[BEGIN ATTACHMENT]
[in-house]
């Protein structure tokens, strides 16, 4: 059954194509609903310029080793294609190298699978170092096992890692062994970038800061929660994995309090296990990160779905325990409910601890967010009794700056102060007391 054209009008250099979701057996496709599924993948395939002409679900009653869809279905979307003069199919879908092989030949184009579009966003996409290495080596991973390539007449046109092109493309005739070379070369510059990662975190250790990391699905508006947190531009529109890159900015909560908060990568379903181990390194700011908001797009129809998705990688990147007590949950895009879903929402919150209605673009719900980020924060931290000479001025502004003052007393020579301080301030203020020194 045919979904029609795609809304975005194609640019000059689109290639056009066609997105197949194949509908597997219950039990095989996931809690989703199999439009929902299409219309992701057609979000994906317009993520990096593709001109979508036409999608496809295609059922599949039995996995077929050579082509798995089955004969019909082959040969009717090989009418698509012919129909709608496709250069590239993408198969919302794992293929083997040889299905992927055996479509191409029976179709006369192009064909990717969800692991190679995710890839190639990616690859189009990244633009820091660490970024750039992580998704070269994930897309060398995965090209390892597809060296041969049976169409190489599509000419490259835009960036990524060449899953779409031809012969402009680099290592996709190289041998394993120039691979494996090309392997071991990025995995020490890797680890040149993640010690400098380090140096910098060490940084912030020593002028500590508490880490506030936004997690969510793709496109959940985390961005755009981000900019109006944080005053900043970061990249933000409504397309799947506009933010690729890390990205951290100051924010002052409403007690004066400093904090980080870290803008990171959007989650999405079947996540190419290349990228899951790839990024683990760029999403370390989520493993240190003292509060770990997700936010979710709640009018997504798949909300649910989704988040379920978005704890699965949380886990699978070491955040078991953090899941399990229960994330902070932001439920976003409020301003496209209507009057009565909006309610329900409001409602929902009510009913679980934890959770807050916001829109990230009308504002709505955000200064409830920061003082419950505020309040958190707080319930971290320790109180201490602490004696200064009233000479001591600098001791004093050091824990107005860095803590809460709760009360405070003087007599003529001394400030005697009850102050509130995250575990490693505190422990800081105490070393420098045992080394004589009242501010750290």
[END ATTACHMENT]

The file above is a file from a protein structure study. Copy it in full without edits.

[in-house]
């Protein structure tokens, strides 16, 4: 059954194509609903310029080793294609190298699978170092096992890692062994970038800061929660994995309090296990990160779905325990409910601890967010009794700056102060007391 054209009008250099979701057996496709599924993948395939002409679900009653869809279905979307003069199919879908092989030949184009579009966003996409290495080596991973390539007449046109092109493309005739070379070369510059990662975190250790990391699905508006947190531009529109890159900015909560908060990568379903181990390194700011908001797009129809998705990688990147007590949950895009879903929402919150209605673009719900980020924060931290000479001025502004003052007393020579301080301030203020020194 045919979904029609795609809304975005194609640019000059689109290639056009066609997105197949194949509908597997219950039990095989996931809690989703199999439009929902299409219309992701057609979000994906317009993520990096593709001109979508036409999608496809295609059922599949039995996995077929050579082509798995089955004969019909082959040969009717090989009418698509012919129909709608496709250069590239993408198969919302794992293929083997040889299905992927055996479509191409029976179709006369192009064909990717969800692991190679995710890839190639990616690859189009990244633009820091660490970024750039992580998704070269994930897309060398995965090209390892597809060296041969049976169409190489599509000419490259835009960036990524060449899953779409031809012969402009680099290592996709190289041998394993120039691979494996090309392997071991990025995995020490890797680890040149993640010690400098380090140096910098060490940084912030020593002028500590508490880490506030936004997690969510793709496109959940985390961005755009981000900019109006944080005053900043970061990249933000409504397309799947506009933010690729890390990205951290100051924010002052409403007690004066400093904090980080870290803008990171959007989650999405079947996540190419290349990228899951790839990024683990760029999403370390989520493993240190003292509060770990997700936010979710709640009018997504798949909300649910989704988040379920978005704890699965949380886990699978070491955040078991953090899941399990229960994330902070932001439920976003409020301003496209209507009057009565909006309610329900409001409602929902009510009913679980934890959770807050916001829109990230009308504002709505955000200064409830920061003082419950505020309040958190707080319930971290320790109180201490602490004696200064009233000479001591600098001791004093050091824990107005860095803590809460709760009360405070003087007599003529001394400030005697009850102050509130995250575990490693505190422990800081105490070393420098045992080394004589009242501010750290």